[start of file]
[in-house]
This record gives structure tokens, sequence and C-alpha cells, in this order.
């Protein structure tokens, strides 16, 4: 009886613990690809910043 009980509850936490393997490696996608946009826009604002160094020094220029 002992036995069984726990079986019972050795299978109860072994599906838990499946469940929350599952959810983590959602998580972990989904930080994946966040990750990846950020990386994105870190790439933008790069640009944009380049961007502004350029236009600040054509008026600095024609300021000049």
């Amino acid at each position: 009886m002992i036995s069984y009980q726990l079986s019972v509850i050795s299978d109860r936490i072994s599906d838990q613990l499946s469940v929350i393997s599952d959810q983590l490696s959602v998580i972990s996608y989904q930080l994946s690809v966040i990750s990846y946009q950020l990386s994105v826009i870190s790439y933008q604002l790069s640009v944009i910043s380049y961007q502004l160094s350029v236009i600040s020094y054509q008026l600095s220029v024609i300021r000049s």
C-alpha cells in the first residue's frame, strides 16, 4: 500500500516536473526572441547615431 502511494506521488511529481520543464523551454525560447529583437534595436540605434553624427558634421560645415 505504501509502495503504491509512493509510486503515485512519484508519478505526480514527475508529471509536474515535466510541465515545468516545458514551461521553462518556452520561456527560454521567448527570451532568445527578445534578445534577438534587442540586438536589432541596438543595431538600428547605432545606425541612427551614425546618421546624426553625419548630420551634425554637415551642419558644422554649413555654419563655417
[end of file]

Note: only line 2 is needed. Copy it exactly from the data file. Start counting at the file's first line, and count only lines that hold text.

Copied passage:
This record gives structure tokens, sequence and C-alpha cells, in this order.